Some like their vintage watches like they like their toast: nicely browned. A black watch dial that has faded to a nice brown is often referred to as “tropical” — and while you might reasonably think this means a ruined watch, collectors often go crazy for their interesting colors, organic textures, and the charming character it can add to a watch. It’s one of the more odd and interesting phenomena within the larger vintage watch patina “scene.”
Why “tropical?” Watches have usually faded in this way due to prolonged exposure to the sun and the degradation of the paints used — sometimes after a long life in tropical, short-sleeved climates. One might imagine the original owner with a wrist color similar to that of the dial but with a perfectly watch-shaped tan line. This probably won’t happen to watches being produced now even if they are worn in the sun every day, as modern brands have worked to address the problem and dial production techniques have changed.
Tropical dials are the result of a chemical that was mistakenly used with the intention of protecting the dial from discoloration. However, you don’t have to be a hardcore collector to appreciate that that coffee- or tobacco-like hue possibly looks even better than the original black did. Tropical Rolex and Omega sport watches are particularly popular, but below are three less commonly seen examples with that faded brown dial look.
Longines Sei Tacche
What We Like: This is, admittedly, a somewhat extreme example. But it’s just captivating to stare at those blue hands over a dial that’s aged in a way that would be hard to contrive. A lot of watches going back as far as the 1940s like this one have extensively patinated dials, but many have damaged hands and other elements that go beyond charming “character” and simply look decayed. This example, measuring 32mm with a manually wound movement, appears to have most of these elements intact — and that makes for an interesting contrast. These military-style Longines watches don’t have a specific model name but collectors refer to them — in Italian — by the number of notches on the case back. This one has six, so it’s a Sei Tacche.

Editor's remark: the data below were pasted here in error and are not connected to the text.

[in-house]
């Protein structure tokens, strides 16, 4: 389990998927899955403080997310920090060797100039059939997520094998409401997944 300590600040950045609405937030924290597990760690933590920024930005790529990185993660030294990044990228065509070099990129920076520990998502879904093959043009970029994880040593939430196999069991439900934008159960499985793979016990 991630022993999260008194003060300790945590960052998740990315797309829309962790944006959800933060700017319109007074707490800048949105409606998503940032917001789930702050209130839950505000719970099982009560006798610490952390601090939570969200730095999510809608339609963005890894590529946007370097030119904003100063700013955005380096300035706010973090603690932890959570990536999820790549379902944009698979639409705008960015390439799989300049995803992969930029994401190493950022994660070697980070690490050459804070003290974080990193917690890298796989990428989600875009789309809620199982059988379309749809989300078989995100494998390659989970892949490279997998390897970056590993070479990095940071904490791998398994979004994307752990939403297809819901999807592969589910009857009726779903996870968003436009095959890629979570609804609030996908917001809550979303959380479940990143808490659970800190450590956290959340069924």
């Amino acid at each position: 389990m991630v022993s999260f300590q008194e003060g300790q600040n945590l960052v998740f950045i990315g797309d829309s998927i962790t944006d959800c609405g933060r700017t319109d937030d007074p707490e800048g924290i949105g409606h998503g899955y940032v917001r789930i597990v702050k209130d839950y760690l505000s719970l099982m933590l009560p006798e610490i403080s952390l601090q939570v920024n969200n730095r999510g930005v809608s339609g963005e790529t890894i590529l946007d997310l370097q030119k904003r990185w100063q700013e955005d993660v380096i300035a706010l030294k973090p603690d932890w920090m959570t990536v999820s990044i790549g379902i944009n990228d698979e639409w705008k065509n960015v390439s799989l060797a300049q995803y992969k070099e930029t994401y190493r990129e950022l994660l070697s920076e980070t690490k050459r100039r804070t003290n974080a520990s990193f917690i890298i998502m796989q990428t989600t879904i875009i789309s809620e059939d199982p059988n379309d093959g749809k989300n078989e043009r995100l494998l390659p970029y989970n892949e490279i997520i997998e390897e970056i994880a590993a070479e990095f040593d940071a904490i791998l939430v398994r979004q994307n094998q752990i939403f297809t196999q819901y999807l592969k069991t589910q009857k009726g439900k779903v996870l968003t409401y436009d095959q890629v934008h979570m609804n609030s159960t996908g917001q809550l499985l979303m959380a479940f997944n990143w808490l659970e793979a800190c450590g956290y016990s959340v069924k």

From the Seller: Case is in excellent condition, showing few signs of wear/age. There are a few tool marks on the caseback. Movement is in excellent working order.
Rolex Air-King Oyster Perpetual
What We Like: It’s somewhat rare to see a tropical dial from as recently as 1999 such as that on this Rolex Air-King. Further, this example has taken on a particularly interesting coloration (or discoloration, rather), as it appears that the original sunburst-textured dial has faded unevenly in a circular pattern in different shades. Otherwise, it’s a solid example of Rolex’s aviation-themed Air-King at 35mm in steel with the automatic Rolex cal. 3000 movement inside.
From the Seller: Dial and hands show original tritium and remain in very good condition. The watch case appears to have been polished once.
Gallet Multichron 12 “Jim Clark”
What We Like: Gallet is a historic brand with a lot of respect in the watch enthusiast community, and while they aren’t cheap, they do offer incredible history, refinement, and value. Particularly well-known is the Multichron chronograph made famous by F1 driver Jim Clark. The “12” in its name refers to the notable (for its time, around the 1950s) ability of its chronograph to measure up to 12 hours in its 6 o’clock subdial. This example has an even fade to its earthy, tropical brown dial with other elements still appearing crisp. It’s powered by a manually wound Excelsior Park cal. 40 column-wheel chronograph movement, and it comes on a lovely “beads-of-rice”-style bracelet and brown leather strap.
From the Seller: In overall excellent condition. The case retains the original brushed finish with no major scratches or signs of over polishing. The movement runs very well.
The vintage watch market is great in terms of choice, but it’s also intimidating. That’s why we reached out to three different vintage watch specialists. Read the Story